Where did the money go? "It's hard for the average working stiff to contemplate a number as vast as the $23.5 billion the federal government has allocated to Mississippi for Katrina recovery. Think of it this way: It's enough money to buy two average-sized houses for each of the 65,000 families in Mississippi who lost their homes. And, there would be enough left over to buy each family a brand-new Honda Accord to drive between their two $166,000 houses. That's the EX-L, V-6 four-door sedan Accord, with all the extras and navigation, not a base model."

New Virginia Law Says If You Have Sex You Must Register with the State: "My new co-authored column criticizes an outrageous new anti-father Virginia law. The law has been debated in the press, but commentators have missed its central purpose--to remove fathers' rights to prevent their children from being put up for adoption against their will. The law asks any Virginia man who has had non-marital sex to register with the State. Men who fail to register waive all parental rights to children they may have fathered."

Democrats want Alms for the rich: "One of the first issues the Senate may address when it returns from recess is whether or not the federal government should provide public assistance to millionaires in Washington, D.C., to pay for their children's college tuition in other states. Despite the fact that one in three children in D.C. live in poverty, the mayor and D.C. public officials oppose ending public assistance for millionaires' families."

Taliban blow another ambush : "Taliban forces ambushed American and Afghan troops in Kandahar province today -- and now probably wish they hadn't. They killed one Afghan soldier and wounded three others, but lost over 100 men when the Americans called airstrikes down on their position"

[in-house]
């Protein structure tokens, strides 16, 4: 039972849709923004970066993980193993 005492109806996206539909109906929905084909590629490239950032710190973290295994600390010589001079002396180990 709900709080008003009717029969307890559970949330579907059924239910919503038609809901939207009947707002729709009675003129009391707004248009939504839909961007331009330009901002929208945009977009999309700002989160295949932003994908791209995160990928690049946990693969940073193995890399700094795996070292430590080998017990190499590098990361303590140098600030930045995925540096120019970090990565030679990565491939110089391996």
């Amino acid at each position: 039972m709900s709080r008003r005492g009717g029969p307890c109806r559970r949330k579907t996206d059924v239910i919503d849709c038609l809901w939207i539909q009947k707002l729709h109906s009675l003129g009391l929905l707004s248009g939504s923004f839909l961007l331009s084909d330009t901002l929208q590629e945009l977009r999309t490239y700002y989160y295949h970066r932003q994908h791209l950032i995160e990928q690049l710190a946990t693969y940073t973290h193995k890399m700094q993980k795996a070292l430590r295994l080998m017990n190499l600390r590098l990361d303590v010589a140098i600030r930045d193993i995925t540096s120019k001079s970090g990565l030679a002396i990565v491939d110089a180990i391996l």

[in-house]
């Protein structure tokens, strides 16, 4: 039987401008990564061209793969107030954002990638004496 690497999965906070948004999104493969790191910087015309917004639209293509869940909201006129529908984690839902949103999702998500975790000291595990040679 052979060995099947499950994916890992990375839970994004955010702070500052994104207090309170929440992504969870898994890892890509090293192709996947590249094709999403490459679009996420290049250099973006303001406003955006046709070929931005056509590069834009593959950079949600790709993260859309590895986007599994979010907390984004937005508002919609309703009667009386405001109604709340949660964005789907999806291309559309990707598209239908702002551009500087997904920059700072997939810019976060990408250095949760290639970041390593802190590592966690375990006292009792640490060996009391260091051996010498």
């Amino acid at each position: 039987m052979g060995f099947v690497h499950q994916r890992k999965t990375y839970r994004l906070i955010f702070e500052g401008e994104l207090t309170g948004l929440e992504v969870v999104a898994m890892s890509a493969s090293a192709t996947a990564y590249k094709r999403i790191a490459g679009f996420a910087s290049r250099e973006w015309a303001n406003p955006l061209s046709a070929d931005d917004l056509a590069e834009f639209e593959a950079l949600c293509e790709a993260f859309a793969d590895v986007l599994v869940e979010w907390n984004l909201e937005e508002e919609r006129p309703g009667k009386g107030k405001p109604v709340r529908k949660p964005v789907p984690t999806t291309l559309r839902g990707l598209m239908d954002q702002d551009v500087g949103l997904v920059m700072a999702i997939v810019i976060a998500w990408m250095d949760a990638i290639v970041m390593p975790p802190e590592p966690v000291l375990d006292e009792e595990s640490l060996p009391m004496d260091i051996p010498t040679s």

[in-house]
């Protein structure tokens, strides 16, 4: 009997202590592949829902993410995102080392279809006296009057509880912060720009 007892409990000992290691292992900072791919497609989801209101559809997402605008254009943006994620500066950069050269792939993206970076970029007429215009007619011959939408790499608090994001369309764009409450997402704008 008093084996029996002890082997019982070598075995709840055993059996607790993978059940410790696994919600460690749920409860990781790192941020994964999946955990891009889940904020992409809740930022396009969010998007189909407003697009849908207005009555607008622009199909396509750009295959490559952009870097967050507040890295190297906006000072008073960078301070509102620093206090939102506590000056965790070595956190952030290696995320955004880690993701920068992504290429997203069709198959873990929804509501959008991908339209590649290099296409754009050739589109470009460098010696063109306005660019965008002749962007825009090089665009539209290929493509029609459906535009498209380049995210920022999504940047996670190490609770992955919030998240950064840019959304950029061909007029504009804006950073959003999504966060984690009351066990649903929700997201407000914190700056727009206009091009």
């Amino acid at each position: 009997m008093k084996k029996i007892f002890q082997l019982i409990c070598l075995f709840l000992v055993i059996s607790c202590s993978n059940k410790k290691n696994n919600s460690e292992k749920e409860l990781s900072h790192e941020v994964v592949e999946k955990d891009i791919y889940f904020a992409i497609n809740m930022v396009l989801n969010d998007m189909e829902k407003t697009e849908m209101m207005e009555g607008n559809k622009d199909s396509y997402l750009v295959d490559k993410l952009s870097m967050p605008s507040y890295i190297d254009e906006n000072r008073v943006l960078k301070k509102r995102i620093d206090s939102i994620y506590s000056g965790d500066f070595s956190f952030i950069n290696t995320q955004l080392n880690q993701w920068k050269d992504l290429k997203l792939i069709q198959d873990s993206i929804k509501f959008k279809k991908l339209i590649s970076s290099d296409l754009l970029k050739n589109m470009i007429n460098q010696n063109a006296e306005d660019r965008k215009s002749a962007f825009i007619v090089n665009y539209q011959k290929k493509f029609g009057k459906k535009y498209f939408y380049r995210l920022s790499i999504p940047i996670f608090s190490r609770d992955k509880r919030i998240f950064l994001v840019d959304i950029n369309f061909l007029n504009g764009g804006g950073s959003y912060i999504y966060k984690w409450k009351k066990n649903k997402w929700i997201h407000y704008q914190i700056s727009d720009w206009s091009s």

Bush goes soft on Iran: "The Bush administration has notified Senator Richard Durbin of Illinois that it "can't support" the bills intended to help states and funds divest from Iran and Sudan, Haaretz learned on Tuesday. In a letter sent to Durbin within the past four weeks, Assistant Secretary of the Treasury Department Kevin Fromer explains the reservations the administration has regarding these bills, among them, the fear that such legislation "could jeopardize the support of our allies for multilateral actions against the regimes in these countries."


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"Why should the German be interested in the liberation of the Jew, if the Jew is not interested in the liberation of the German?... We recognize in Judaism, therefore, a general anti-social element of the present time... In the final analysis, the emancipation of the Jews is the emancipation of mankind from Judaism.... Indeed, in North America, the practical domination of Judaism over the Christian world has achieved as its unambiguous and normal expression that the preaching of the Gospel itself and the Christian ministry have become articles of trade... Money is the jealous god of Israel, in face of which no other god may exist". Who said that? Hitler? No. It was Karl Marx. See also here and here and here.

The Big Lie of the late 20th century was that Nazism was Rightist. It was in fact typical of the Leftism of its day. It was only to the Right of Stalin's Communism. The very word "Nazi" is a German abbreviation for "National Socialist" (Nationalsozialistisch) and the full name of Hitler's political party (translated) was "The National Socialist German Workers' Party".